Homocysteine: More Questions Than Answers In recent years, homocysteine has emerged to rival cholesterol as an independent marker for vascular disease. It is now commonly accepted that total serum homocysteine is a risk factor for premature atherosclerosis and atherothrombosis of the coronary, cerebral, and peripheral vascular beds.1 Serum homocysteine has also been shown to be an independent predictor of mortality in patients with known coronary artery disease.2 Data from the European Concerted Action Project suggest that an elevated serum homocysteine level interacts with conventional risk factors to further increase vascular disease risk.3 The debate continues as to whether elevated serum homocysteine is a causative factor in the pathogenesis of vascular disease or merely a marker for such an ongoing process. However, because an elevated serum homocysteine concentration is a potentially modifiable risk factor, there has been a significant amount of interest in identifying the causes and implications of increased serum homocysteine concentrations. Regardless of its effects, the only currently recognized end-organ damage associated with hyperhomocysteinemia is within the vascular system. Just as with plasma cholesterol, serum homocysteine concentrations can be determined by both genetic and nutritional factors. Genetic causes of elevated serum homocysteine include defects in the enzymatic machinery responsible for the regulation of homocysteine metabolism while nutritional causes include deficiencies of folate, vitamin B6 or vitamin B12.4 Given the central roles these vitamin cofactors play in homocysteine metabolism (folate and vitamin B12 are necessary for recycling via remethylation, while vitamin B6 is required for degradation by the transsulfuration pathway), an inverse relationship between serum vitamin concentrations and tHcy is not surprising.1 An association of elevated homocysteine and a deficiency of another vitamin or mineral cofactor has not been previously described. There are now numerous studies demonstrating that serum homocysteine concentrations can be lowered by vitamin supplementation in patients with documented vitamin deficiencies.4,5 Although various combinations of folic acid, vitamin B6, and vitamin B12 have demonstrated the ability to lower serum homocysteine concentrations, folate is the most likely effective agent. Folic acid is the only vitamin supplement shown to consistently reduce serum homocysteine when given alone or in the absence of vitamin deficiency. Because folate supplements are relatively safe and inexpensive, policies promoting widespread supplementation or fortification have been proposed. Advocates commonly cite the gradual reduction since 1960 in US mortality from cardiovascular causes, which correlates with supplementation of the food supply with vitamin B6.6 However, critics suggest that routine folate supplementation may mask the hematologic manifestations of pernicious anemia, allowing its irreversible neurologic manifestations to progress unrecognized until a later stage in the disease process.7 Turning our interest to the study by Thomson et al.8 in the June issue of Nutrition, we find the results of their moderate-sized case control study which examines the correlates of total plasma homocysteine in women with cervical intraepithelial neoplasia. In this patient-population plasma folate, RBC folate and plasma vitamin B12 concentrations were inversely correlated with plasma homocysteine, confirming that folate and vitamin B12 are significant determinants of serum homocysteine. Daily folic acid supplementation (10 mg/d) in these patients for 6 mo significantly lowered mean tHcy in all patient groups when compared to baseline or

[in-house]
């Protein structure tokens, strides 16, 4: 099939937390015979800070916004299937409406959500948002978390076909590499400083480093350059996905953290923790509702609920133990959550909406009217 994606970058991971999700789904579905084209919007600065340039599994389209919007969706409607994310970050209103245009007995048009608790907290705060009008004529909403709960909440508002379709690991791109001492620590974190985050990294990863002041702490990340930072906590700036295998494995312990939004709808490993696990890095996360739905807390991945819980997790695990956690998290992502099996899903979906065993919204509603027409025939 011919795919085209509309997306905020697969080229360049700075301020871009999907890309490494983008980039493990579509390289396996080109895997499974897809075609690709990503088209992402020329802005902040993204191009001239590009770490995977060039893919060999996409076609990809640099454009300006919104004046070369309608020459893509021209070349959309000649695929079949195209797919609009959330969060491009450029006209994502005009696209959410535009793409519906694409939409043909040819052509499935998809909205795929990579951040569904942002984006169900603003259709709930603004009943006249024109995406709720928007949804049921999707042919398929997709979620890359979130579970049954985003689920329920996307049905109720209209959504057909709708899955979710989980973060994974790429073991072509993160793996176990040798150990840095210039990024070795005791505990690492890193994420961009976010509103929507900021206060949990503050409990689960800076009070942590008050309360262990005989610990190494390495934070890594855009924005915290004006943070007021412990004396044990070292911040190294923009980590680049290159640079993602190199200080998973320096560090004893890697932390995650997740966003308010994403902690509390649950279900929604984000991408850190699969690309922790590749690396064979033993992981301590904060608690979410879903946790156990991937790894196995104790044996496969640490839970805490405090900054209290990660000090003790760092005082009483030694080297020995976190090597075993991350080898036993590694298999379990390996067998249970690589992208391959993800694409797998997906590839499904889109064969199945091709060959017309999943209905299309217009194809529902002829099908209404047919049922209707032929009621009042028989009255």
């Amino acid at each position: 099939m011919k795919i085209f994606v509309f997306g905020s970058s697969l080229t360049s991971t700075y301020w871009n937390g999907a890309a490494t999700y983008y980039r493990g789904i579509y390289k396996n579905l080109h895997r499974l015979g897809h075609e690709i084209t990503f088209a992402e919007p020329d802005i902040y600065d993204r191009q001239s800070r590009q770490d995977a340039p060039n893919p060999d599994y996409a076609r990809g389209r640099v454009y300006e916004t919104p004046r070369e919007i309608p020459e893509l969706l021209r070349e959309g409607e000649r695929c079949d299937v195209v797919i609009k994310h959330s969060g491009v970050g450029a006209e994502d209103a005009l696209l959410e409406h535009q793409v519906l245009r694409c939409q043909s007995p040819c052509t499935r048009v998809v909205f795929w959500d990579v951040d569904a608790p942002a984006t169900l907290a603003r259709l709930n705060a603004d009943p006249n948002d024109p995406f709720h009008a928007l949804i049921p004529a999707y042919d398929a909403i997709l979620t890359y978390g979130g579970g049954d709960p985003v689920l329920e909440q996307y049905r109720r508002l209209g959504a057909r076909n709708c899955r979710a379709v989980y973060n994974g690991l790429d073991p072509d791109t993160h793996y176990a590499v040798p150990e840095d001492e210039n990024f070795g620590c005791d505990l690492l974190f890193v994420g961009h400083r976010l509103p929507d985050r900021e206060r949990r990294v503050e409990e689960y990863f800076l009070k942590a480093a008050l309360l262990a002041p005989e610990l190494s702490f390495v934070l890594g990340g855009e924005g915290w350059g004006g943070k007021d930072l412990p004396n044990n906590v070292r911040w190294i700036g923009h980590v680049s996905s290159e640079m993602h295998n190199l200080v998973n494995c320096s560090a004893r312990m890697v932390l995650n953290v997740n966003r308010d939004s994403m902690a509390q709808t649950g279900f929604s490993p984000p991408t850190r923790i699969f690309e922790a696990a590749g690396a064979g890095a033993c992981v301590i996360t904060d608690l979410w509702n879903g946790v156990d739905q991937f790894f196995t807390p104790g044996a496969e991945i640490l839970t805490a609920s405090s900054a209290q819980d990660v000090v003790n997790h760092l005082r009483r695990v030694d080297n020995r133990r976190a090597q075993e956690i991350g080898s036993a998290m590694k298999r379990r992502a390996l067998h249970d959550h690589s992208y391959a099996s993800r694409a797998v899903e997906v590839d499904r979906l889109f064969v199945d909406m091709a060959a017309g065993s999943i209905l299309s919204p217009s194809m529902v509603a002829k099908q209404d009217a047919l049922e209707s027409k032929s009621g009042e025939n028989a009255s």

Correspondence to: Lee E. Morrow, MD, Washington University, BarnesJewish Hospitals, 7736 Cornell Avenue, St. Louis, MO 63130, USA.